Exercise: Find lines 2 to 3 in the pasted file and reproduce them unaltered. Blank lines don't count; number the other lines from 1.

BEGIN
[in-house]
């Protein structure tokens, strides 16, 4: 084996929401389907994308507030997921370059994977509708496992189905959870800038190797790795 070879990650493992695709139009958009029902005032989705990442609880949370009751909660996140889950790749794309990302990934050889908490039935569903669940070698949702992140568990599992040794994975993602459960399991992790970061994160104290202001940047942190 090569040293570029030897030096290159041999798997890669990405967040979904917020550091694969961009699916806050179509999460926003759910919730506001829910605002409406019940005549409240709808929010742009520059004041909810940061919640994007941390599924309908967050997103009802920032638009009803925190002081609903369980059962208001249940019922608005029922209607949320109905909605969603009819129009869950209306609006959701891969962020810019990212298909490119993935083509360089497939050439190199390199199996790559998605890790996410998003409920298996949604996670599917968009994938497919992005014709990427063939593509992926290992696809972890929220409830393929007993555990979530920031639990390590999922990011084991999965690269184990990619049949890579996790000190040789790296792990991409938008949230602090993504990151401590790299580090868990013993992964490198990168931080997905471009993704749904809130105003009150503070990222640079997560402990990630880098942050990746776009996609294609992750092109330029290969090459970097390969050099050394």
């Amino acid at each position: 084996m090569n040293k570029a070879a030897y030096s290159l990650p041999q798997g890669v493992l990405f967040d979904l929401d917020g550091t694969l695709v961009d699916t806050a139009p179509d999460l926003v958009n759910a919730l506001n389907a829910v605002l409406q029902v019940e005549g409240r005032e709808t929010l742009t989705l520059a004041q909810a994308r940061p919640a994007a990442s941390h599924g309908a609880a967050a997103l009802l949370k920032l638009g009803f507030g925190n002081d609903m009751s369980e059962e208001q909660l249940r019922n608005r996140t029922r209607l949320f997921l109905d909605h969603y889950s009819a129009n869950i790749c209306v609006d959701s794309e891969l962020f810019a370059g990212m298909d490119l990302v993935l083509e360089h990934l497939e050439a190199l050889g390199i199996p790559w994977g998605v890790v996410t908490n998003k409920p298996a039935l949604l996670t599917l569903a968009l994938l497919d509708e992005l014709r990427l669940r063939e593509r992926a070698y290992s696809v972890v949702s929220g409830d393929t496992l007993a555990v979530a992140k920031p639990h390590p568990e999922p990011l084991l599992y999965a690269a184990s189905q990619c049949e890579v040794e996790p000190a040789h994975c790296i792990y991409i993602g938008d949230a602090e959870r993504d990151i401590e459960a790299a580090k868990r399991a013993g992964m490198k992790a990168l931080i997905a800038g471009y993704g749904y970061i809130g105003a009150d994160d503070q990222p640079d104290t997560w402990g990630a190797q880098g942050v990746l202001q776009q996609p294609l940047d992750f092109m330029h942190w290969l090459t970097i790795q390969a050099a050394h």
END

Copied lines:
């Protein structure tokens, strides 16, 4: 084996929401389907994308507030997921370059994977509708496992189905959870800038190797790795 070879990650493992695709139009958009029902005032989705990442609880949370009751909660996140889950790749794309990302990934050889908490039935569903669940070698949702992140568990599992040794994975993602459960399991992790970061994160104290202001940047942190 090569040293570029030897030096290159041999798997890669990405967040979904917020550091694969961009699916806050179509999460926003759910919730506001829910605002409406019940005549409240709808929010742009520059004041909810940061919640994007941390599924309908967050997103009802920032638009009803925190002081609903369980059962208001249940019922608005029922209607949320109905909605969603009819129009869950209306609006959701891969962020810019990212298909490119993935083509360089497939050439190199390199199996790559998605890790996410998003409920298996949604996670599917968009994938497919992005014709990427063939593509992926290992696809972890929220409830393929007993555990979530920031639990390590999922990011084991999965690269184990990619049949890579996790000190040789790296792990991409938008949230602090993504990151401590790299580090868990013993992964490198990168931080997905471009993704749904809130105003009150503070990222640079997560402990990630880098942050990746776009996609294609992750092109330029290969090459970097390969050099050394």
């Amino acid at each position: 084996m090569n040293k570029a070879a030897y030096s290159l990650p041999q798997g890669v493992l990405f967040d979904l929401d917020g550091t694969l695709v961009d699916t806050a139009p179509d999460l926003v958009n759910a919730l506001n389907a829910v605002l409406q029902v019940e005549g409240r005032e709808t929010l742009t989705l520059a004041q909810a994308r940061p919640a994007a990442s941390h599924g309908a609880a967050a997103l009802l949370k920032l638009g009803f507030g925190n002081d609903m009751s369980e059962e208001q909660l249940r019922n608005r996140t029922r209607l949320f997921l109905d909605h969603y889950s009819a129009n869950i790749c209306v609006d959701s794309e891969l962020f810019a370059g990212m298909d490119l990302v993935l083509e360089h990934l497939e050439a190199l050889g390199i199996p790559w994977g998605v890790v996410t908490n998003k409920p298996a039935l949604l996670t599917l569903a968009l994938l497919d509708e992005l014709r990427l669940r063939e593509r992926a070698y290992s696809v972890v949702s929220g409830d393929t496992l007993a555990v979530a992140k920031p639990h390590p568990e999922p990011l084991l599992y999965a690269a184990s189905q990619c049949e890579v040794e996790p000190a040789h994975c790296i792990y991409i993602g938008d949230a602090e959870r993504d990151i401590e459960a790299a580090k868990r399991a013993g992964m490198k992790a990168l931080i997905a800038g471009y993704g749904y970061i809130g105003a009150d994160d503070q990222p640079d104290t997560w402990g990630a190797q880098g942050v990746l202001q776009q996609p294609l940047d992750f092109m330029h942190w290969l090459t970097i790795q390969a050099a050394h």